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Remembered Today:

The Forgotten Soldier - Guy Sajer (WWII)


GaryS

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Hi people

I've got a fantastic book The Forgotten Soldier - Guy Sajer about a German infantryman's experiences on the Russian front in the second world war.

I don't know if anyone has read this book but is there a similar book relating experience of soldiers in the Great War?

TIA!

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Have read The Forgotten Soldier a couple of times, a great book, brings a tear to your eye at the end.

Steve Chilton

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Steve

It is a great book. It's not technically brilliant but it does get you 'in there', at least it does if you have an imagination like I do! As you say, the ending is quite emotional.

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I've also read "The Forgotten Soldier," a few times. It is a great book. There is a theory that it was actually written by two people. The dividing point is where the narrative picks up with Sajer joining the Grossdeutschland....it's an interesting thought. Some say Sajer (not his real name) never fought on the Eastern Front at all and treat it as fiction, very similiar to "The Red Badge of Courage."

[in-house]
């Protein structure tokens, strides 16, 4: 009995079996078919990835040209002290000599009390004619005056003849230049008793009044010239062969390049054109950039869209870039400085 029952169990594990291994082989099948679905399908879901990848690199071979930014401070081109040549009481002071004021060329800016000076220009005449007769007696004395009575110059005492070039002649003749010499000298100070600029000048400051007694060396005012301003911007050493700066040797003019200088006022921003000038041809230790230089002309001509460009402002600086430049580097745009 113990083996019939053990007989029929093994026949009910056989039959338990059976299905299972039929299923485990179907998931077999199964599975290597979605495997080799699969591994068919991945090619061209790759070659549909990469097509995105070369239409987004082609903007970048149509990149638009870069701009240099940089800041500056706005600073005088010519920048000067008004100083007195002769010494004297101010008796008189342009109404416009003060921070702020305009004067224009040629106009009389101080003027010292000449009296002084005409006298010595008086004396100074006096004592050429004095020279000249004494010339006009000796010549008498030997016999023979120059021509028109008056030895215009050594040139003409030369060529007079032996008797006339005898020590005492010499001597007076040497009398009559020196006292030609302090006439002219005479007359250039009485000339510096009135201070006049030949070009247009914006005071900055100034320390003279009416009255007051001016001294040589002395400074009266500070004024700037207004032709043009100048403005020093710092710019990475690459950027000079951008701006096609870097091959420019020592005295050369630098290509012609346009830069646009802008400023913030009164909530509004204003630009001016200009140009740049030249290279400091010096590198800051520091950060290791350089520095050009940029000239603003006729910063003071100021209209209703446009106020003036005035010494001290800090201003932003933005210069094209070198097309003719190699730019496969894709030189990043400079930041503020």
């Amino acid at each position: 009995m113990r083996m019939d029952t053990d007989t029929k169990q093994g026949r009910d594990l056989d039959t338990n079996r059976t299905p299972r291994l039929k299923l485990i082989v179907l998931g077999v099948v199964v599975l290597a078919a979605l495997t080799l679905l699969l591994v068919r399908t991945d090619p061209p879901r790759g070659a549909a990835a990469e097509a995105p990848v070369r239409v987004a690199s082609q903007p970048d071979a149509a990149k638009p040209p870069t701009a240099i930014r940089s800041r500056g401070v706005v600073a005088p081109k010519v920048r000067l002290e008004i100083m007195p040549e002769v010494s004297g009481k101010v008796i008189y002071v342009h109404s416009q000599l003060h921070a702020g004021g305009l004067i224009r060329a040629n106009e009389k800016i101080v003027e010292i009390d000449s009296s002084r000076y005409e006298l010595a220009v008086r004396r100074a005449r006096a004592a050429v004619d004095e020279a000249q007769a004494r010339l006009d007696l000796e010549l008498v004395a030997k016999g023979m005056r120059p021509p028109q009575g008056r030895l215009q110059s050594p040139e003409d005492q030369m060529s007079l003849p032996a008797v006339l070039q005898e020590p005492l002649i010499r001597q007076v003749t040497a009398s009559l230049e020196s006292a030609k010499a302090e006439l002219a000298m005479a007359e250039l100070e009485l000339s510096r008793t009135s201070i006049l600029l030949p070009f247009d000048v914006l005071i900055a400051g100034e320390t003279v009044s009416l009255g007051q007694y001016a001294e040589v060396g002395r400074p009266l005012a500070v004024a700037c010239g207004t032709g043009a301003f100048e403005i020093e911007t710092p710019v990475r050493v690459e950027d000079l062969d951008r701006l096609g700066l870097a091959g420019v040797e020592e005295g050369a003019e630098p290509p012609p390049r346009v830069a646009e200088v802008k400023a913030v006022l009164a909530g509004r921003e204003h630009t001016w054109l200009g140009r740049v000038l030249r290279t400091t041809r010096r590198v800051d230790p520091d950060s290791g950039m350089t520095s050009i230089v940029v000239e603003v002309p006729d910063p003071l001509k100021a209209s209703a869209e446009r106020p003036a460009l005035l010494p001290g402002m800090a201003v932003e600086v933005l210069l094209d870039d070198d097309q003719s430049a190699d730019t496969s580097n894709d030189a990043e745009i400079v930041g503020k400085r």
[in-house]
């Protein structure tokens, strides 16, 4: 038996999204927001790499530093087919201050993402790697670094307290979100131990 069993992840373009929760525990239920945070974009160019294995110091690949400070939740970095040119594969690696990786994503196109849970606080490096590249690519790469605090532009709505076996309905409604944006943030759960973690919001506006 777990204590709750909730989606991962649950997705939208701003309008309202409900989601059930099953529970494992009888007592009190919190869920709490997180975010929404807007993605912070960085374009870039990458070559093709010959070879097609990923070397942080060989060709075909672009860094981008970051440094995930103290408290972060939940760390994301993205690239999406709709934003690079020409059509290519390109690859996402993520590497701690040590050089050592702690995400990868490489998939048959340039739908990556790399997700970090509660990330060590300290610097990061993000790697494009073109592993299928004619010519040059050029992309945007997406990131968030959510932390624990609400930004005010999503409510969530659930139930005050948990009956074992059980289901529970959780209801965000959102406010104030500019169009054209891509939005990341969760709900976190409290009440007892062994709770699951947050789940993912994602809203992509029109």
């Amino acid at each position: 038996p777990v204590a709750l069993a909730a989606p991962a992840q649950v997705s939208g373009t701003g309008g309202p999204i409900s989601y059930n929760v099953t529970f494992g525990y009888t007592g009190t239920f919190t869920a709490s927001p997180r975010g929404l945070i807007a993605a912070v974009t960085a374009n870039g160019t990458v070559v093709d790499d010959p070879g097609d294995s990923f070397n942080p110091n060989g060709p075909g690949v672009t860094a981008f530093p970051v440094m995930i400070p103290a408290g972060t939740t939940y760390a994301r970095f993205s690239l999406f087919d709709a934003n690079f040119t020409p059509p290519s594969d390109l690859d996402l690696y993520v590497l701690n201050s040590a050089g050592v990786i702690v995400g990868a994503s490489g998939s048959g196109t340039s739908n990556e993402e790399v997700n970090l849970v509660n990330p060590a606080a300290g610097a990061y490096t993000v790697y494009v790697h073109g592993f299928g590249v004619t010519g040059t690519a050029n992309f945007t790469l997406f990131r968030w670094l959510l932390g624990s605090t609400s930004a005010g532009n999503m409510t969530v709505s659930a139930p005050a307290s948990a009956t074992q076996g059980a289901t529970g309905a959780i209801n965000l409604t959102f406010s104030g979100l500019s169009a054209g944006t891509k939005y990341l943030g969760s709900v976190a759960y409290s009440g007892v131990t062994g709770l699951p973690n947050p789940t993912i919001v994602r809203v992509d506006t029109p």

But then again, it is still a powerful work.

In the WW1 realm, IMO only "All's Quiet on the Western Front, " compares, and the comparison is obvious. My old edition of "The Forgotten Soldier," is actually billed on the back as, ""The All's quiet ..." of WWII."

It's interesting, as I've read that Remarque also based much of his novel on the experiences of others, and was not relating, as many assumed, a fictionalized account of his wartime experiences. The story of Remarque showing up in an officers uniform after the war and being arrested always sticks in my mind.

Then again, Hemingway... to bring another great WW1 novel into this ... also wrote a great WW1 novel, and "let" people believe it was based on his experiences.

Paul Hederer

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If you enjoyed Guy Sajer's book, may I also recommend a book called "Blood red snow" by a man called Gunther Koschorrek. It is been out a couple of years in the UK and is available on Amazon. Obviously it is fairly similar in content to Guy Sajer's book, but it is in fact the man's secret diary of his time on the Eastern Front (and has not had it's authenticity questioned- unlike Sajer's book). Koschorrek is /was a machine gunner and it covers his time from escaping from Stalingrad until being captured at the end of the war & also involves fighting in Roumania and Italy. Excellent book and well worth a read.

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I enjoyed The Forgotten soldier as well, I can't say i noticed any difference in style or whatever after he transferred into Gross Deutschland

anyone interested in the eastern front (ww2) might enjoy 'with our backs to berlin' sorry i can't remember the author at the minute

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